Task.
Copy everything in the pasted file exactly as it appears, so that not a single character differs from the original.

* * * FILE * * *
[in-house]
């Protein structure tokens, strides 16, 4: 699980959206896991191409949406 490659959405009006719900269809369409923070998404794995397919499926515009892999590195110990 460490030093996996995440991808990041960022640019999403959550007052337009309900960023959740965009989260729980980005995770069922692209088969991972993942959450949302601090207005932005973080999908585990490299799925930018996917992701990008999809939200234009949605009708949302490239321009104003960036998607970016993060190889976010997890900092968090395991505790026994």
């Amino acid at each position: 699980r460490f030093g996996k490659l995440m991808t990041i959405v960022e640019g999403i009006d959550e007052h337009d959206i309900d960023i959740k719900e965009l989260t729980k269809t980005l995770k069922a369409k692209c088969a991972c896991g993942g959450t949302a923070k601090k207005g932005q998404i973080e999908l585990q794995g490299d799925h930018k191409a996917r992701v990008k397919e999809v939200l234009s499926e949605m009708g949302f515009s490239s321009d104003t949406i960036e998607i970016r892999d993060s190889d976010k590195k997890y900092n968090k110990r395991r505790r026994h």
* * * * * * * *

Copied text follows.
[in-house]
């Protein structure tokens, strides 16, 4: 699980959206896991191409949406 490659959405009006719900269809369409923070998404794995397919499926515009892999590195110990 460490030093996996995440991808990041960022640019999403959550007052337009309900960023959740965009989260729980980005995770069922692209088969991972993942959450949302601090207005932005973080999908585990490299799925930018996917992701990008999809939200234009949605009708949302490239321009104003960036998607970016993060190889976010997890900092968090395991505790026994």
């Amino acid at each position: 699980r460490f030093g996996k490659l995440m991808t990041i959405v960022e640019g999403i009006d959550e007052h337009d959206i309900d960023i959740k719900e965009l989260t729980k269809t980005l995770k069922a369409k692209c088969a991972c896991g993942g959450t949302a923070k601090k207005g932005q998404i973080e999908l585990q794995g490299d799925h930018k191409a996917r992701v990008k397919e999809v939200l234009s499926e949605m009708g949302f515009s490239s321009d104003t949406i960036e998607i970016r892999d993060s190889d976010k590195k997890y900092n968090k110990r395991r505790r026994h």